Jamini Roy

In the 1920s, many experiments in art practices took place in Calcutta and Santiniketan. Amidst this activity, the story of Jamini Roy, who turned to the folk arts of Bengal, is remarkable. Although trained at the Government School of Art, Calcutta, Roy’s artistic impulses were rooted in his growing years in Beliatore village in the Birbhum district of undivided Bengal at that time. Roy adopted the simplification of the forms, the bold, flat colours and the medium, material and themes of local folk paintings. He discarded expensive canvas and oil paint, and opted for the more inexpensive material and medium of the folk artist. He rendered images from Ramayana and Krishna Lila. He painted ordinary men and women from the village, reinventing popular images from the patua’s repertoire. Jamini Roy restricted his palette to seven colours – Indian red, yellow ochre, cadmium green, vermillion, grey, blue and white. These were mostly earthy or mineral colours.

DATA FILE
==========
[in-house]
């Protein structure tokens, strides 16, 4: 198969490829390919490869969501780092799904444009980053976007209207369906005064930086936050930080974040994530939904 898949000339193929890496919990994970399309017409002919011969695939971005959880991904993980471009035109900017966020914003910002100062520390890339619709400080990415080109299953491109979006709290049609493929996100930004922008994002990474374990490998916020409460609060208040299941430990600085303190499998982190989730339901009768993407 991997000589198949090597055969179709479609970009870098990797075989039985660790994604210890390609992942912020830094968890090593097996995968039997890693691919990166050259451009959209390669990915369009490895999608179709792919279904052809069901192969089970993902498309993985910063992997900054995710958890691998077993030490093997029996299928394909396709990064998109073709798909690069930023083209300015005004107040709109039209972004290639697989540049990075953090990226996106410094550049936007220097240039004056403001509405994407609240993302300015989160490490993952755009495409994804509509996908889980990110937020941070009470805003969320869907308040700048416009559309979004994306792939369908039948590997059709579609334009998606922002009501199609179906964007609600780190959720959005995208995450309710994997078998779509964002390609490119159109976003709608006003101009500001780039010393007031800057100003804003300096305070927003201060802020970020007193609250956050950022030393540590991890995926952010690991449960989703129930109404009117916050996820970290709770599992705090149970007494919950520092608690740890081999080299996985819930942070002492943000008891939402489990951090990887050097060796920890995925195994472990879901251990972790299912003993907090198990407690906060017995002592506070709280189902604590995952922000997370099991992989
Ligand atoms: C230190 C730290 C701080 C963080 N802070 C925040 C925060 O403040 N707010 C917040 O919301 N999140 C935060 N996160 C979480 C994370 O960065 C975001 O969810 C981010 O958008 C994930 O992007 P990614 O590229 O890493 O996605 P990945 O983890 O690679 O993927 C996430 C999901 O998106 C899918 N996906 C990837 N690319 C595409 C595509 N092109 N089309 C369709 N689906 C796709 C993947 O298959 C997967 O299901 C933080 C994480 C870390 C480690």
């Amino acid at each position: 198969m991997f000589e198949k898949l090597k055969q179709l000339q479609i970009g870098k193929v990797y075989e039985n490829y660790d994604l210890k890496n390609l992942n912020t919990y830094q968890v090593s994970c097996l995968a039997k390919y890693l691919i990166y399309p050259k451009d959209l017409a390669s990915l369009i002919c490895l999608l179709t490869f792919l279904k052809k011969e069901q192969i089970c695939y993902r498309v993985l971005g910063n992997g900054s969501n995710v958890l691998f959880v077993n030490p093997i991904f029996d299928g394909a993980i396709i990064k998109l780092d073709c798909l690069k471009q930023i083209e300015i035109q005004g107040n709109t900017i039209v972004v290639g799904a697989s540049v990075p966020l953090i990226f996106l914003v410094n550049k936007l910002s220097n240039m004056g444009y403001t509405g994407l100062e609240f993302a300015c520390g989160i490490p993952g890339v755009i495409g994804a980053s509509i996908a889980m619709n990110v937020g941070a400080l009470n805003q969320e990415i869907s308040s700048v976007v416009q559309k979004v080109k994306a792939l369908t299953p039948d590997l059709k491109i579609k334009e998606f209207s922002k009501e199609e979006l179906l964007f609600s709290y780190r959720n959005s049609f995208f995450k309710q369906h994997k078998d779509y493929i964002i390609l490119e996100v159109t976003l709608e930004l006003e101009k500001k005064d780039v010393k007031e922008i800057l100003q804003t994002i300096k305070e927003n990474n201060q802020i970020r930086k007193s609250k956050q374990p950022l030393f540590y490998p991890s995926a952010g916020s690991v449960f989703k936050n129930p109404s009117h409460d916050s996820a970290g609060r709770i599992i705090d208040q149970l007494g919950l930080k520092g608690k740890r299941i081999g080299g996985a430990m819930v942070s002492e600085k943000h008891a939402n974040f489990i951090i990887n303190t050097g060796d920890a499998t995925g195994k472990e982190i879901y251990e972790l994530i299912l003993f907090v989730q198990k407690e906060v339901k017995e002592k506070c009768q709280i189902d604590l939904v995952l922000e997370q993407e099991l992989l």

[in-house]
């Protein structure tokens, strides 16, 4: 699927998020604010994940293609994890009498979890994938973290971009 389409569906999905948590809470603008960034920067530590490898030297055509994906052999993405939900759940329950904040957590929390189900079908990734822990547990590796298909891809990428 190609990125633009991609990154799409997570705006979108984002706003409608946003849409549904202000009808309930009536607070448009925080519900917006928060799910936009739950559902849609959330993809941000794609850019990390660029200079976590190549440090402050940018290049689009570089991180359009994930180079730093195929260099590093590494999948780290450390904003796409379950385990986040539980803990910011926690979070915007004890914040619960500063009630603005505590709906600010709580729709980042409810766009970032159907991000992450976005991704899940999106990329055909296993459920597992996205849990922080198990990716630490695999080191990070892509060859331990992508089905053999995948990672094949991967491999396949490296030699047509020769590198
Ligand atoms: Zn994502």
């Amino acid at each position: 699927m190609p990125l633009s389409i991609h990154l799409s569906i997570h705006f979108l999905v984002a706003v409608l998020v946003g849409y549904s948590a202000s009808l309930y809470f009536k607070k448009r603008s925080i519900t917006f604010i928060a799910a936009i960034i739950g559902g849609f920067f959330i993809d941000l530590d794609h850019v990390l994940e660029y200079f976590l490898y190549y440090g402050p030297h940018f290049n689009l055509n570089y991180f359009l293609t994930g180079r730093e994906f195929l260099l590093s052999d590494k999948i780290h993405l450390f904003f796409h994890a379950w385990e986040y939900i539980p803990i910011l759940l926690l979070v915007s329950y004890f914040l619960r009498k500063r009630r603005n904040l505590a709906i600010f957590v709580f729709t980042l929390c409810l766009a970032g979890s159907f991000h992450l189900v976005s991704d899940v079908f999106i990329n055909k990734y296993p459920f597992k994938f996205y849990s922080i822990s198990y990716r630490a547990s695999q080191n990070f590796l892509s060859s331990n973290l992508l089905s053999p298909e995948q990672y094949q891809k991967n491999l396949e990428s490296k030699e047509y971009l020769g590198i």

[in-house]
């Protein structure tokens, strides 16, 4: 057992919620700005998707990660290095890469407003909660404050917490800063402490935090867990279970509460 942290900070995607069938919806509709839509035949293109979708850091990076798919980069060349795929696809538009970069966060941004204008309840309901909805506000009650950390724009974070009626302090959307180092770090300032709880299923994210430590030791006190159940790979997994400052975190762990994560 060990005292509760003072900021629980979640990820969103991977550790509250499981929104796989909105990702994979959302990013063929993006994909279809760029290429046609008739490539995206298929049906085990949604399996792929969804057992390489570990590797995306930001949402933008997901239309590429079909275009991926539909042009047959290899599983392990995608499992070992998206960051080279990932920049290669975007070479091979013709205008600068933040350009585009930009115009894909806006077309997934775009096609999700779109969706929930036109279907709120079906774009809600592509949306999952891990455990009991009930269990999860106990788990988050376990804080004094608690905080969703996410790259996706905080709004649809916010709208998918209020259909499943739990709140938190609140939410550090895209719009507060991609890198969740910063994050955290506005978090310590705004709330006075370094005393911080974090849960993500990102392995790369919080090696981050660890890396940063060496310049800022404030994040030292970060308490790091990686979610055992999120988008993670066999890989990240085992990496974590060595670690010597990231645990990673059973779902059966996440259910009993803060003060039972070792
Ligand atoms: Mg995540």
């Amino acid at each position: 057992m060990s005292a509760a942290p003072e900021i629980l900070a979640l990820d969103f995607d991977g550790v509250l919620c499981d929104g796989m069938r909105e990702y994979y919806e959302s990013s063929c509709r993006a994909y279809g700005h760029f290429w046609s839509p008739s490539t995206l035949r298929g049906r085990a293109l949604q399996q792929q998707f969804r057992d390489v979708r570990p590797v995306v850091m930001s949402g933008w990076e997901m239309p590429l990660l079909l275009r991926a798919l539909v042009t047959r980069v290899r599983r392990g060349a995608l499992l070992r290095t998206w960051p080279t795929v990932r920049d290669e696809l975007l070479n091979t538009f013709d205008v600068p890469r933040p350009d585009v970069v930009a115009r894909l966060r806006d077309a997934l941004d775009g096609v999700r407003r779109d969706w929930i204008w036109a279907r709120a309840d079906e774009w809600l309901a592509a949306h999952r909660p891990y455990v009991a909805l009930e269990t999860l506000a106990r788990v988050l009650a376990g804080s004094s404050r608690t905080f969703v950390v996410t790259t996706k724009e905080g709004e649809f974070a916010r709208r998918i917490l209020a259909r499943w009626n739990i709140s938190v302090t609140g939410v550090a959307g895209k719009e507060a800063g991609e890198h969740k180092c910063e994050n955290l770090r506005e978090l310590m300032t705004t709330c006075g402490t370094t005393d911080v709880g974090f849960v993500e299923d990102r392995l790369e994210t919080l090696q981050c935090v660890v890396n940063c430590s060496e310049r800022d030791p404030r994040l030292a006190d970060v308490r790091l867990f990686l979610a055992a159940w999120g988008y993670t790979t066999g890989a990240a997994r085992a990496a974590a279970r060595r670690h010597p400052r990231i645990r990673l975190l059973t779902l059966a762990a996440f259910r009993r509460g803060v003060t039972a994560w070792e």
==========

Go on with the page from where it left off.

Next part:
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The appropriation of folk idioms manifested in various ways. There was a phase in which he adopted the calligraphic brush lines of Kalighat patuas to create sophisticated forms. The austerity of lines only serves to highlight Roy’s superb control over brush. The lines drown lyrically and sometimes even sensuously with lampblack over white or pale grey background show not only vigour, but also the poetry latent in the human form. The paintings Baul and Woman Seated are excellent examples of this style.

Roy brought the sensibilities of a formerly educated artist to his appropriation of folk idiom. He cannot escape sophistication in his figuration. Moreover, the monumentality that he often brings to his figuration recalls the quality of classical sculptures.

Source: National Gallery of Modern Art

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